The first half hour of “The Suspect” is dizzying and disorienting, but not because this South Korean spy thriller delves into the perplexities of relations with the North. (That comes later.) It’s because director Won Sin-yeon skillfully emulates the you-are-there-but-where-the-heck-is-that? style of the “Bourne” movies.
Like Jason Bourne, Ji (Gong Yoo) is on the run, with nearly everyone after him. Amid kinetic action sequences and cryptic flashbacks, Ji’s story gradually emerges: Trained as a North Korean superspy, he defected to the South after his wife and daughter were reportedly killed. There he worked as a driver, a choice of profession that foreshadows a couple of the more inventive car chases in recent movies.
Ji is framed for the murder of a prominent businessman with connections on both sides of the border. The former agent flees, but not far, staying in Seoul. To track him, the South Korean government reactivates Min (Park Hee-soon), “the best spy sniffer around.” He’s a hyper-macho colonel holding a grudge: He was removed from the field after Ji, then a North Korean operative, bested him during a face-off in Hong Kong.
Min correctly surmises that Ji remains in town because he’s on a mission. But that assignment, it’s eventually revealed, is not for either government. As if dodging a citywide dragnet weren’t tricky enough, Ji also intends to find the man he believes killed his wife and young daughter.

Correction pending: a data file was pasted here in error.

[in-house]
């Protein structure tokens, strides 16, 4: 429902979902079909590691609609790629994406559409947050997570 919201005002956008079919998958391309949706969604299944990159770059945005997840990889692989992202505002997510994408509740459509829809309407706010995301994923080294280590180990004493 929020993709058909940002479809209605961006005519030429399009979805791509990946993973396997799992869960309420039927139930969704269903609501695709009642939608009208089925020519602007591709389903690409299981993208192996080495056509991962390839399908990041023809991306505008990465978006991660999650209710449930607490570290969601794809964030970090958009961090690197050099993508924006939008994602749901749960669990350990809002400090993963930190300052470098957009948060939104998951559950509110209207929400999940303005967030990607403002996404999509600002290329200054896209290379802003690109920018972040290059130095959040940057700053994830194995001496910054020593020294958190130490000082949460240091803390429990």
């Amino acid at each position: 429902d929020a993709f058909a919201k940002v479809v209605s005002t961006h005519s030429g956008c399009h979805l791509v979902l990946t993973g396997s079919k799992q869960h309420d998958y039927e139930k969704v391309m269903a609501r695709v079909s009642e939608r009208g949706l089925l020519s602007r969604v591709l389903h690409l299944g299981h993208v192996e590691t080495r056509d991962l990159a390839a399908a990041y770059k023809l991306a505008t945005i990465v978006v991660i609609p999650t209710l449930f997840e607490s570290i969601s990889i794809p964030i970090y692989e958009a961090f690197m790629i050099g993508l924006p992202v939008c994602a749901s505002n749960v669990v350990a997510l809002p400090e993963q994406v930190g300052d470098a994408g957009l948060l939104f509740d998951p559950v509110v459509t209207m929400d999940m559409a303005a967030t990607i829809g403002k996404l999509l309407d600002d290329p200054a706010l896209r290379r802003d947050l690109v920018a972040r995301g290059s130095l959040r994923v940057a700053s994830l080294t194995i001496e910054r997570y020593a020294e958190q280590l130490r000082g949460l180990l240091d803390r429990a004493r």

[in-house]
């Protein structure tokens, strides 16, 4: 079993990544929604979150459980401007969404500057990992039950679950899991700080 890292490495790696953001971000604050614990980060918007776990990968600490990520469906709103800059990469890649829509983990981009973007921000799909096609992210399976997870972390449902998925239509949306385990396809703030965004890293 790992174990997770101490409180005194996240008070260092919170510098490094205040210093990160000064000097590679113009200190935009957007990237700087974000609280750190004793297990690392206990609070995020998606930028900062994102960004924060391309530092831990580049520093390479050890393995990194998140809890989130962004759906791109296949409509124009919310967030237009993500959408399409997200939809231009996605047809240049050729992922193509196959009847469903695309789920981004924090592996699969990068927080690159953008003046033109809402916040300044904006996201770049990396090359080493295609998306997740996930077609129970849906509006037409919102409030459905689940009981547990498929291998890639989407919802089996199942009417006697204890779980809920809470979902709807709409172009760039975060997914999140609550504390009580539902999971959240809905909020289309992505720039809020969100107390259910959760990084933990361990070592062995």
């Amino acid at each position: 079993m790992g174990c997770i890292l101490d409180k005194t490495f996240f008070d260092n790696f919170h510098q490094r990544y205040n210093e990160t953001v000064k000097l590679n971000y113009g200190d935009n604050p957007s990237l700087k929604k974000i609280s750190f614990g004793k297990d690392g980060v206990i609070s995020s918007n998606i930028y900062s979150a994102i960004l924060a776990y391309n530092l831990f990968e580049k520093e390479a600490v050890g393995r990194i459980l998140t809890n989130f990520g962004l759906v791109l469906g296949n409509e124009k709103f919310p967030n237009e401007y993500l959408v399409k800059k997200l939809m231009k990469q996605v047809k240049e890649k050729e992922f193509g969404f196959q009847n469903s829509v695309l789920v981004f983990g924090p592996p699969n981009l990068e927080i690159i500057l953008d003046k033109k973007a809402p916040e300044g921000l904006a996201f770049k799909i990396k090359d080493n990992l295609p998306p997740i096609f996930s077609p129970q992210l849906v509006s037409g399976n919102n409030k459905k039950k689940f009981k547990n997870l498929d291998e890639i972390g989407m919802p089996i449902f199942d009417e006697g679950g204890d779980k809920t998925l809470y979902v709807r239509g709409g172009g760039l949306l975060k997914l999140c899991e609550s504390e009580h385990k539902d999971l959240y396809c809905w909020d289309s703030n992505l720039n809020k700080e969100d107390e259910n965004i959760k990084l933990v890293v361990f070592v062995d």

Actually, one or both of them may still be alive. But that’s information known only to the story’s true villains — men whom Min ultimately will decide he hates as much as Ji does. Luckily, both actors playing the competing agents are adept at conveying righteous anger.
Unsurprisingly, “The Suspect” turns out to be a tale of corruption within the ranks. There’s even a crusading freelance journalist, Choi (Yoo Da-in), who’s trying to document the whole conspiracy on video. She adds a trace of femininity to this testosterone-drunk fantasy, but her perpetually bleeding lip shows she gets knocked around just like the boys.
In addition to Choi’s news footage, Won chops simulated surveillance and command-center video into the icy-colored action footage, which employs the usual jittery camera shots and speedy edits. A former stuntman, the director likes to show the human body in extremis, whether surviving torture, evading execution or just taking a flying leap.
After all the punishment it delivers, “The Suspect” goes soft at the end, with not one but two fairy-tale endings. The first, if not both, of them will likely appeal more to Korean audiences than American ones. But most of what comes before should entertain any action buff who doesn’t mind a few subtitles with his gunplay, jump cuts and cold-eyed determination.
Jenkins is a freelance writer.
Unrated. At Rave Cinemas Centreville 12 and Cinemark Egyptian 24. Contains bloody violence, including torture. In Korean with subtitles.